Barmy Army’s one man wonder in UAE backing Sri Lanka too

Written by Vishwas Gupta

Written By Rasesh Mandani

Fans in sport go great distances to get close to the action. Remember the UK-based web designer Rob Lewis who shot to fame during an England-Sri Lanka Test match in Galle earlier this year? Lewis had stayed on in Sri Lanka for 10 months after a Test series was called off due to the pandemic, working remotely to keep his job, just to see England perform in the island city again?

He’s back supporting England in the World Cup in the UAE, and in greater spirits. Only this time, he’s supporting two teams, not one. The other one being Sri Lanka where he spent 14-and-a-half months, 10 of them waiting for cricket to resume from lockdown.

“I went for the original England-Sri Lanka Test match in March 2020 which was called off. I decided to stay back for work,” he recalled. “Then as UK locked down, it was an easy enough decision to stay. As time wore on, there were chances of England coming back to play in January, it became more than an idea and became the goal for me.”

When England’s tour of Sri Lanka resumed with the Galle Test in January, Lewis was the only English supporter chanting Barmy Army songs—the famous supporter’s club of English cricket—atop the Galle fort, which provides a rare vantage point for fans to watch live action 50 meters from the boundary. No spectators were allowed in the stadium, or, anywhere near the stadium for that matter.

“They kicked me off the fort after the first hour on the first day,” Lewis said. “Later, I was allowed to go back up there with media accreditation. It wasn’t easy by any stretch of the imagination. But I am glad I got the permission. It was the best time of my life.”

After England won the Test, skipper Joe Root had thanked Lewis over a phone call. “It’s an incredible story and journey that you have been on over the last year or so. So more than anything I just wanted to say a massive thank you. We really appreciate you being here and making the effort to come down and support us,” Root told Lewis.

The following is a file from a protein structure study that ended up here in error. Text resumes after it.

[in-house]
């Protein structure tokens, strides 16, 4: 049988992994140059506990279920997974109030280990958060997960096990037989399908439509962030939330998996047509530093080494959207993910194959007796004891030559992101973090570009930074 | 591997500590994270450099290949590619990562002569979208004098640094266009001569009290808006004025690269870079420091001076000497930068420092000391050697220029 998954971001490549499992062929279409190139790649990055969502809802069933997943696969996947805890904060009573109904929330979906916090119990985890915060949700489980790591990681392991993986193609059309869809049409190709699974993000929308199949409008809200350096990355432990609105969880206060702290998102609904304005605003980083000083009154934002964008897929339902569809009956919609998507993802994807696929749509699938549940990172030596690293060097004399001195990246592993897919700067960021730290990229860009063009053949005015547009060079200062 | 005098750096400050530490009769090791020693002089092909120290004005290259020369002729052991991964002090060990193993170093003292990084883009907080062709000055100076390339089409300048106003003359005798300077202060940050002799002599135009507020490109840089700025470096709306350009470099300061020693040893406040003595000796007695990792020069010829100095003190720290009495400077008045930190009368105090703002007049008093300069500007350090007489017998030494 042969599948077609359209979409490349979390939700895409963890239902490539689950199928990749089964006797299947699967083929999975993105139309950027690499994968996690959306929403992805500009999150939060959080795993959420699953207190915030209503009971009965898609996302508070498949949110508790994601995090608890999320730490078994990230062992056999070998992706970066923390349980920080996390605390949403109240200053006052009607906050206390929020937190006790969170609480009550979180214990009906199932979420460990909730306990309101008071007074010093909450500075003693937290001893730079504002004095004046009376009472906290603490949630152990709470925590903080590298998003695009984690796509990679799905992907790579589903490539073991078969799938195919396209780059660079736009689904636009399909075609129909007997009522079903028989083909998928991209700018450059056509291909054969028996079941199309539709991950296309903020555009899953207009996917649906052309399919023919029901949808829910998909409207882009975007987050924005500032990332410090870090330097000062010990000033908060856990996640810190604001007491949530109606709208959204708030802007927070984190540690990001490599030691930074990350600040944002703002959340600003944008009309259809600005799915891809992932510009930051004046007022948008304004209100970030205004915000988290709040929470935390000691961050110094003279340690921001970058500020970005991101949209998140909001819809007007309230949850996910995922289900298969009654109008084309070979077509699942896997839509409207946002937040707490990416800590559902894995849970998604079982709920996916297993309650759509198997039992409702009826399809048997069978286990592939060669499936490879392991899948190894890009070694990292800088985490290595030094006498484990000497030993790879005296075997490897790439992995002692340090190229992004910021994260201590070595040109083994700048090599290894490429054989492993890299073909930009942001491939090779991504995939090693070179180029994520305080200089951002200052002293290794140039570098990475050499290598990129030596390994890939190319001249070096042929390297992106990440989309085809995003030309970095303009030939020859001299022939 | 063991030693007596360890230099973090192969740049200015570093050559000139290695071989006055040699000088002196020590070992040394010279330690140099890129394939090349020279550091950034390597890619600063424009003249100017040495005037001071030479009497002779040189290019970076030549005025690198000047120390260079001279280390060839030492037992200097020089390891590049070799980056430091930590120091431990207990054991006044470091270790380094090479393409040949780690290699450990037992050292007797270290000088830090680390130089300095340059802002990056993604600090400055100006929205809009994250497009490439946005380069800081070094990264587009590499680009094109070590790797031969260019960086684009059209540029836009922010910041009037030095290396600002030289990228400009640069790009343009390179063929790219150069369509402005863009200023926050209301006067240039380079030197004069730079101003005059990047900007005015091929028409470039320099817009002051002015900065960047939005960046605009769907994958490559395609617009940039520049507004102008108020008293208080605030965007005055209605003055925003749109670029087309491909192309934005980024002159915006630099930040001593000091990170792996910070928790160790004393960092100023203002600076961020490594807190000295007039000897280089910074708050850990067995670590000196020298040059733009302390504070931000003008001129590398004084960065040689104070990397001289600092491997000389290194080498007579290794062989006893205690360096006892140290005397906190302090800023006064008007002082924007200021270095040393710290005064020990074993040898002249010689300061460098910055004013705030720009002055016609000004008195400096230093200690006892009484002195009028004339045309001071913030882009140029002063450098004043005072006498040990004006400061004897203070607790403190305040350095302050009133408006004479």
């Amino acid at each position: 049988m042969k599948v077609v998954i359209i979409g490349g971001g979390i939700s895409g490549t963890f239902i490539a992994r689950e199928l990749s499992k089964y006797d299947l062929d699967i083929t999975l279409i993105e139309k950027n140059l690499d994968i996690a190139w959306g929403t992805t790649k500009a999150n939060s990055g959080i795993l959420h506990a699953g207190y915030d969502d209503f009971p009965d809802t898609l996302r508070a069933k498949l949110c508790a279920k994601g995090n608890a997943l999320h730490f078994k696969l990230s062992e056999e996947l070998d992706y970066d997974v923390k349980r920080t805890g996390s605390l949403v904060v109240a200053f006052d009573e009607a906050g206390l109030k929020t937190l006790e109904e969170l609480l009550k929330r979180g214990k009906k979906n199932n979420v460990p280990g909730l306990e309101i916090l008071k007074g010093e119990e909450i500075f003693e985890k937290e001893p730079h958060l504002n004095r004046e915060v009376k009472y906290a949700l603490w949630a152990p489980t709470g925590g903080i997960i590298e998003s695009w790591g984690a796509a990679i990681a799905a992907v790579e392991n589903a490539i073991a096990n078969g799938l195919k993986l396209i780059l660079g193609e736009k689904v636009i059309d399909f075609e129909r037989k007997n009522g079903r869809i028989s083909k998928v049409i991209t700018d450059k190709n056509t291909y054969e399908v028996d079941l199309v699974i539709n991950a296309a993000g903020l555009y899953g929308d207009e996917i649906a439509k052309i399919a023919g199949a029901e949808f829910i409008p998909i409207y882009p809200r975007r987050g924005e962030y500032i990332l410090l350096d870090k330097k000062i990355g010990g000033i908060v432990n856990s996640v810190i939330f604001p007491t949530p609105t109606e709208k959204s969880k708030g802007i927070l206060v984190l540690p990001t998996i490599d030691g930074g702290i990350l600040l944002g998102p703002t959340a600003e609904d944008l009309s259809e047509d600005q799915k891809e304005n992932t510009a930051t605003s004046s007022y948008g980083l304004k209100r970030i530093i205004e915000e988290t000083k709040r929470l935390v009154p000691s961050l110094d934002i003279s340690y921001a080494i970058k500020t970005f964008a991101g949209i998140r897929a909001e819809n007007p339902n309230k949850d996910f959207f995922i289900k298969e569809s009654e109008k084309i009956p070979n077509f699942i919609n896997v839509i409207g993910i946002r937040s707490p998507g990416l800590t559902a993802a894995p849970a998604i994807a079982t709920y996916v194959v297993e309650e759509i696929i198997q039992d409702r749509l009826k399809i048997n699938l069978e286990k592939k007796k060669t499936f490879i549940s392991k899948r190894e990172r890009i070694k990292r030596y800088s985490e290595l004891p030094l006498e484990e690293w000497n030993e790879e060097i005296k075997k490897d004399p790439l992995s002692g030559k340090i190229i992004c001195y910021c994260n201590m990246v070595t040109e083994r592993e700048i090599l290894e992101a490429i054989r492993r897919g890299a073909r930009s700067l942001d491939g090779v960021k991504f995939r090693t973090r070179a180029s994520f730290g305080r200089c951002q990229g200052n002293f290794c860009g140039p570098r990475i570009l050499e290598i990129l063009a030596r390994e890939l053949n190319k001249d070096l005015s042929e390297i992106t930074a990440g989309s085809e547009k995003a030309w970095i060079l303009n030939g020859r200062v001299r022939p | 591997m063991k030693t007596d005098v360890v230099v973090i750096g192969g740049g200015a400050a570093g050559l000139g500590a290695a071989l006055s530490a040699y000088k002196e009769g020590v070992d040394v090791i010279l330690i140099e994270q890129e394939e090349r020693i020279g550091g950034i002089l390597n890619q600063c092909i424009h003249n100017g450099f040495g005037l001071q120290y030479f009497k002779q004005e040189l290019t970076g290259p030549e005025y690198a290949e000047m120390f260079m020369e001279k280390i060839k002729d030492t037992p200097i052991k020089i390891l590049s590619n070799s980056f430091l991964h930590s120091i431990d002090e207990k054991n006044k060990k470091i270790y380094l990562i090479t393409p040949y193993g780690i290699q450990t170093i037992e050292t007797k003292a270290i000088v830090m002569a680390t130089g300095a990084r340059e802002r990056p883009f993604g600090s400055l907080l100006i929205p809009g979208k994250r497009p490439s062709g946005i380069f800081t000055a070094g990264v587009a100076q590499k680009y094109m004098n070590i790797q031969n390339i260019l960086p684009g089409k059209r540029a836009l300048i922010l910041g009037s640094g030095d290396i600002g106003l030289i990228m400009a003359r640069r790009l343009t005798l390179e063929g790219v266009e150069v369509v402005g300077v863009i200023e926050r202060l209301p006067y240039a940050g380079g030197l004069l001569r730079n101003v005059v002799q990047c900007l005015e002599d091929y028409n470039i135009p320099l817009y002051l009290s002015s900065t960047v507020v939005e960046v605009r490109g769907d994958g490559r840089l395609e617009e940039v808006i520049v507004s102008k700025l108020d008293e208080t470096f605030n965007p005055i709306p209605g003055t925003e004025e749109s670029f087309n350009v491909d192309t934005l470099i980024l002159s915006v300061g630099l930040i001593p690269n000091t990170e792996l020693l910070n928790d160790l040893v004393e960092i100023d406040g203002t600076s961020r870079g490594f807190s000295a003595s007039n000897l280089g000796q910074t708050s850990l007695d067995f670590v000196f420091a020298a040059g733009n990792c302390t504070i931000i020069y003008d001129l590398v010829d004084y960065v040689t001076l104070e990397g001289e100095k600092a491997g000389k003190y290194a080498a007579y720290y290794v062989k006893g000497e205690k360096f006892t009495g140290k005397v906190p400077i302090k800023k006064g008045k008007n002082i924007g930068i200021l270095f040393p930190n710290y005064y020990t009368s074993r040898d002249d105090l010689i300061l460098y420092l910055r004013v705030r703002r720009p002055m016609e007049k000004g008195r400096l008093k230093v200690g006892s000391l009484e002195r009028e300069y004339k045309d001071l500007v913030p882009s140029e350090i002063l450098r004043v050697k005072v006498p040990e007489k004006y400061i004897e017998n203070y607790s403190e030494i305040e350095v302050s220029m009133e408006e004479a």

“The call was very surreal. I couldn’t believe, it was Joe. It was an amazing gesture,” Lewis said. With his new found fame, he’s made some good friends. “I messaged Jos (Buttler) after his hundred the other day, and he thanked me back which was pretty cool,” he said. “I was there at the ground and it was just incredible to see him bring up the hundred with a six of the last ball.”

England have won every game in the World Cup so far. Lewis calls Morgan’s team the “golden generation” that’s wiping off bad memories from the 90s and the 2000s. Lewis may have enjoyed the Buttler ton against Sri Lanka but in every non-England match, Sri Lanka is his de facto team to support. “I now make it a point to go and support Sri Lanka. I ask my friends if they want to come. They don’t, but I have decided to go on my own for the Sri Lanka games. Their fans are amazing. They come up to me to say hello, knowing I support their team which is nice,” he said.

Being back at the stands to near full capacity, Lewis is loving the experience buut he has a grievance. “They play that tune ‘live the game, love the game’ far too much over and over again at the grounds. They try and create an atmosphere and don’t give the crowd a chance to sing and make their own noise,” he said. “They try to make the crowd clap with them and have failed miserably.”


About the author

Vishwas Gupta